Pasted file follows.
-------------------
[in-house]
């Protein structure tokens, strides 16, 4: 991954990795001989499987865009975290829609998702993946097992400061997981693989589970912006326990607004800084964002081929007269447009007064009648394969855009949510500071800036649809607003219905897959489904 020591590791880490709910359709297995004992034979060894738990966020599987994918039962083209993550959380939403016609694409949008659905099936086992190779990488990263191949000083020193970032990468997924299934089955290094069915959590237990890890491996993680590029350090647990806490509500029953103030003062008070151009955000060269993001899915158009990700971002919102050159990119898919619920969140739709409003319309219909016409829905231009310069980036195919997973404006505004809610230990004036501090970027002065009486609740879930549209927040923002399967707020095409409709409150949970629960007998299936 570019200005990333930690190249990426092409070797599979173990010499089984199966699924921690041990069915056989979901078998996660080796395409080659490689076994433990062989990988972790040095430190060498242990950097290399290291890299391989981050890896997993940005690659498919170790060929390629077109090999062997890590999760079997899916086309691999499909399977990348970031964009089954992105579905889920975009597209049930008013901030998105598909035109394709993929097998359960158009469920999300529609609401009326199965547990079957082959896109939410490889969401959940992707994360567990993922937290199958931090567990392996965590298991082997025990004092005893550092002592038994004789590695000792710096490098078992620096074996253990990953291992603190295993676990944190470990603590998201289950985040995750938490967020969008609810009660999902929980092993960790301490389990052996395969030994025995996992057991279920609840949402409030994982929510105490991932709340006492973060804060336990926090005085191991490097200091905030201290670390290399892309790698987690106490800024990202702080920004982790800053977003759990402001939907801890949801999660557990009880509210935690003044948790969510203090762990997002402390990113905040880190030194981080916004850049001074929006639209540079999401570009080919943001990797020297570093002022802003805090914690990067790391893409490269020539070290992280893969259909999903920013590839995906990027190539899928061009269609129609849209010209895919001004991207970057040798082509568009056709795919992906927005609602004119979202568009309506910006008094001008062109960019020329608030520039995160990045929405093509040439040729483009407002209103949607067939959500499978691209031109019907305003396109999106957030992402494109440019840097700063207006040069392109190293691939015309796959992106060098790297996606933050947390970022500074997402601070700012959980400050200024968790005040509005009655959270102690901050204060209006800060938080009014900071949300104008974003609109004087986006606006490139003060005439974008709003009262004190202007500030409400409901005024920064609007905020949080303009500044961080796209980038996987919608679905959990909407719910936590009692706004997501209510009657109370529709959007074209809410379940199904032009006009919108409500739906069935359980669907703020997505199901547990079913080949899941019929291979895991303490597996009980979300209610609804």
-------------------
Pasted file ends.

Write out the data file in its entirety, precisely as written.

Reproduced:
[in-house]
């Protein structure tokens, strides 16, 4: 991954990795001989499987865009975290829609998702993946097992400061997981693989589970912006326990607004800084964002081929007269447009007064009648394969855009949510500071800036649809607003219905897959489904 020591590791880490709910359709297995004992034979060894738990966020599987994918039962083209993550959380939403016609694409949008659905099936086992190779990488990263191949000083020193970032990468997924299934089955290094069915959590237990890890491996993680590029350090647990806490509500029953103030003062008070151009955000060269993001899915158009990700971002919102050159990119898919619920969140739709409003319309219909016409829905231009310069980036195919997973404006505004809610230990004036501090970027002065009486609740879930549209927040923002399967707020095409409709409150949970629960007998299936 570019200005990333930690190249990426092409070797599979173990010499089984199966699924921690041990069915056989979901078998996660080796395409080659490689076994433990062989990988972790040095430190060498242990950097290399290291890299391989981050890896997993940005690659498919170790060929390629077109090999062997890590999760079997899916086309691999499909399977990348970031964009089954992105579905889920975009597209049930008013901030998105598909035109394709993929097998359960158009469920999300529609609401009326199965547990079957082959896109939410490889969401959940992707994360567990993922937290199958931090567990392996965590298991082997025990004092005893550092002592038994004789590695000792710096490098078992620096074996253990990953291992603190295993676990944190470990603590998201289950985040995750938490967020969008609810009660999902929980092993960790301490389990052996395969030994025995996992057991279920609840949402409030994982929510105490991932709340006492973060804060336990926090005085191991490097200091905030201290670390290399892309790698987690106490800024990202702080920004982790800053977003759990402001939907801890949801999660557990009880509210935690003044948790969510203090762990997002402390990113905040880190030194981080916004850049001074929006639209540079999401570009080919943001990797020297570093002022802003805090914690990067790391893409490269020539070290992280893969259909999903920013590839995906990027190539899928061009269609129609849209010209895919001004991207970057040798082509568009056709795919992906927005609602004119979202568009309506910006008094001008062109960019020329608030520039995160990045929405093509040439040729483009407002209103949607067939959500499978691209031109019907305003396109999106957030992402494109440019840097700063207006040069392109190293691939015309796959992106060098790297996606933050947390970022500074997402601070700012959980400050200024968790005040509005009655959270102690901050204060209006800060938080009014900071949300104008974003609109004087986006606006490139003060005439974008709003009262004190202007500030409400409901005024920064609007905020949080303009500044961080796209980038996987919608679905959990909407719910936590009692706004997501209510009657109370529709959007074209809410379940199904032009006009919108409500739906069935359980669907703020997505199901547990079913080949899941019929291979895991303490597996009980979300209610609804």